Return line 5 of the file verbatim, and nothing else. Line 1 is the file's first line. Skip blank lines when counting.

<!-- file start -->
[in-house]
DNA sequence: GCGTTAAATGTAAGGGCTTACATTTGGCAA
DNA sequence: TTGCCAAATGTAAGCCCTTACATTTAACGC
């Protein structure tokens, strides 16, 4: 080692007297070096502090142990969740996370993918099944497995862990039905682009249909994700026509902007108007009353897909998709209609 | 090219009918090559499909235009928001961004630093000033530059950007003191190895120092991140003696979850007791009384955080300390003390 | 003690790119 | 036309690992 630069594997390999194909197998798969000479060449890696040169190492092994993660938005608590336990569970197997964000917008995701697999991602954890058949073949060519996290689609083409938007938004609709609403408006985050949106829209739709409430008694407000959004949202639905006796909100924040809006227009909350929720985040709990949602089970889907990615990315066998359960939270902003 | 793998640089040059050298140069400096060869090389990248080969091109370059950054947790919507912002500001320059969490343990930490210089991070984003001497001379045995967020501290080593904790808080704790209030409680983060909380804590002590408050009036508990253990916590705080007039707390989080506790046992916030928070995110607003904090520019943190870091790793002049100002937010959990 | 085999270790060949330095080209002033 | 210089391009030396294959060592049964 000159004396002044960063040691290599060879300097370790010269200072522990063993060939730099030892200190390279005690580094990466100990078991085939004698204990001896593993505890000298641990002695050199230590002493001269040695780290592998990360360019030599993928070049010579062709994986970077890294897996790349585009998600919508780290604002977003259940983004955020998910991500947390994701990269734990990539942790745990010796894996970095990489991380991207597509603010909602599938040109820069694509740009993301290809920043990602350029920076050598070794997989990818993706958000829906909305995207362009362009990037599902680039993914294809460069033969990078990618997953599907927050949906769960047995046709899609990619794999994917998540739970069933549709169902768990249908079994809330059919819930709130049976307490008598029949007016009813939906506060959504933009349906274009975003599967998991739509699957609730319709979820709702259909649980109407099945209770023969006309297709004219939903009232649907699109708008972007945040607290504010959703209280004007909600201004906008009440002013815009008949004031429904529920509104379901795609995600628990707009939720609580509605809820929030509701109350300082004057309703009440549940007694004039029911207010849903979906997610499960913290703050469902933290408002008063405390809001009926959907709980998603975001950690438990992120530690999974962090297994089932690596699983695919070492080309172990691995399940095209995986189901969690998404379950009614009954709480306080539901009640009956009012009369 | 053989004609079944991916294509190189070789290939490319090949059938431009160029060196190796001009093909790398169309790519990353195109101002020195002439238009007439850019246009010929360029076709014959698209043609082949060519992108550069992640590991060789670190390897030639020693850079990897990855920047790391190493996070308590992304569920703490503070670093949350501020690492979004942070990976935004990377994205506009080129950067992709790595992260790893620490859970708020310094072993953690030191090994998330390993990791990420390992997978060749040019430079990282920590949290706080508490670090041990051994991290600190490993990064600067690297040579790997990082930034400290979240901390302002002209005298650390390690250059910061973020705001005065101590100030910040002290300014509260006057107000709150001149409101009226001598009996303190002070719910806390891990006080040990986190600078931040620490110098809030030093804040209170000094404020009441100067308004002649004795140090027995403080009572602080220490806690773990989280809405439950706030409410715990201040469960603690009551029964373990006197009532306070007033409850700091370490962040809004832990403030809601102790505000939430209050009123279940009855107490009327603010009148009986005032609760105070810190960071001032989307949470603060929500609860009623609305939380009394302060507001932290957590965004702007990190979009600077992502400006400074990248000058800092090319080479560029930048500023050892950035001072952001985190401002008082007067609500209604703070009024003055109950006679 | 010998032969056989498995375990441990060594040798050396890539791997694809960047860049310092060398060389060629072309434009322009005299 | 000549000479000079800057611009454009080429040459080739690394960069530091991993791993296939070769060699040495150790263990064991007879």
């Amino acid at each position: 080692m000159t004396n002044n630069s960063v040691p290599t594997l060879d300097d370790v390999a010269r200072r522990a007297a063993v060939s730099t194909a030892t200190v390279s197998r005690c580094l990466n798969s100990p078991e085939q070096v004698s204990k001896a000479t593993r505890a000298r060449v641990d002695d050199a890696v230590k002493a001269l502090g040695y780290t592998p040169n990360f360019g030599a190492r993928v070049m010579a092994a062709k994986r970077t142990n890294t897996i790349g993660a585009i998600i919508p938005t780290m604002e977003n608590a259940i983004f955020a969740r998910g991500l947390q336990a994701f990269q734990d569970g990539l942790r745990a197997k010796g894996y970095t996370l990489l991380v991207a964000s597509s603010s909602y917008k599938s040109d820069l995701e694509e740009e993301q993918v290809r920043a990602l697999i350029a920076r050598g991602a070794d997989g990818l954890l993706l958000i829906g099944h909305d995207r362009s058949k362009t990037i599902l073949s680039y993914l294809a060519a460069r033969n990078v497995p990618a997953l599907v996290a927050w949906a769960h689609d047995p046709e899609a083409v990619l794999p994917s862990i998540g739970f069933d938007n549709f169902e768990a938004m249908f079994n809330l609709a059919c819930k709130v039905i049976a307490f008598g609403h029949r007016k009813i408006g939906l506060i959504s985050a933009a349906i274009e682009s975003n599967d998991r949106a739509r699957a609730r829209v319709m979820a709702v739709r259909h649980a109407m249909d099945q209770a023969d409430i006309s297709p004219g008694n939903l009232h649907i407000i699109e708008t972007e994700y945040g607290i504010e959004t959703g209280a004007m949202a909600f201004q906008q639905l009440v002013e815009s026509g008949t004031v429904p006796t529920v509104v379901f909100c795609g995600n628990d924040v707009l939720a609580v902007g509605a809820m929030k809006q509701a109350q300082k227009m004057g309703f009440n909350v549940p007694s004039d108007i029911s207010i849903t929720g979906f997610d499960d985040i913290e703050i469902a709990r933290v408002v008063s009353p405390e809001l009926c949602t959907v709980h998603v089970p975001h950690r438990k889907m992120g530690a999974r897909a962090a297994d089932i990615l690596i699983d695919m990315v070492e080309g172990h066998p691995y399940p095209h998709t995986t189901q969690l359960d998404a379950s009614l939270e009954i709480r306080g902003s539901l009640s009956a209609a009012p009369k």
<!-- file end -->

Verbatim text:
């Amino acid at each position: 080692m000159t004396n002044n630069s960063v040691p290599t594997l060879d300097d370790v390999a010269r200072r522990a007297a063993v060939s730099t194909a030892t200190v390279s197998r005690c580094l990466n798969s100990p078991e085939q070096v004698s204990k001896a000479t593993r505890a000298r060449v641990d002695d050199a890696v230590k002493a001269l502090g040695y780290t592998p040169n990360f360019g030599a190492r993928v070049m010579a092994a062709k994986r970077t142990n890294t897996i790349g993660a585009i998600i919508p938005t780290m604002e977003n608590a259940i983004f955020a969740r998910g991500l947390q336990a994701f990269q734990d569970g990539l942790r745990a197997k010796g894996y970095t996370l990489l991380v991207a964000s597509s603010s909602y917008k599938s040109d820069l995701e694509e740009e993301q993918v290809r920043a990602l697999i350029a920076r050598g991602a070794d997989g990818l954890l993706l958000i829906g099944h909305d995207r362009s058949k362009t990037i599902l073949s680039y993914l294809a060519a460069r033969n990078v497995p990618a997953l599907v996290a927050w949906a769960h689609d047995p046709e899609a083409v990619l794999p994917s862990i998540g739970f069933d938007n549709f169902e768990a938004m249908f079994n809330l609709a059919c819930k709130v039905i049976a307490f008598g609403h029949r007016k009813i408006g939906l506060i959504s985050a933009a349906i274009e682009s975003n599967d998991r949106a739509r699957a609730r829209v319709m979820a709702v739709r259909h649980a109407m249909d099945q209770a023969d409430i006309s297709p004219g008694n939903l009232h649907i407000i699109e708008t972007e994700y945040g607290i504010e959004t959703g209280a004007m949202a909600f201004q906008q639905l009440v002013e815009s026509g008949t004031v429904p006796t529920v509104v379901f909100c795609g995600n628990d924040v707009l939720a609580v902007g509605a809820m929030k809006q509701a109350q300082k227009m004057g309703f009440n909350v549940p007694s004039d108007i029911s207010i849903t929720g979906f997610d499960d985040i913290e703050i469902a709990r933290v408002v008063s009353p405390e809001l009926c949602t959907v709980h998603v089970p975001h950690r438990k889907m992120g530690a999974r897909a962090a297994d089932i990615l690596i699983d695919m990315v070492e080309g172990h066998p691995y399940p095209h998709t995986t189901q969690l359960d998404a379950s009614l939270e009954i709480r306080g902003s539901l009640s009956a209609a009012p009369k």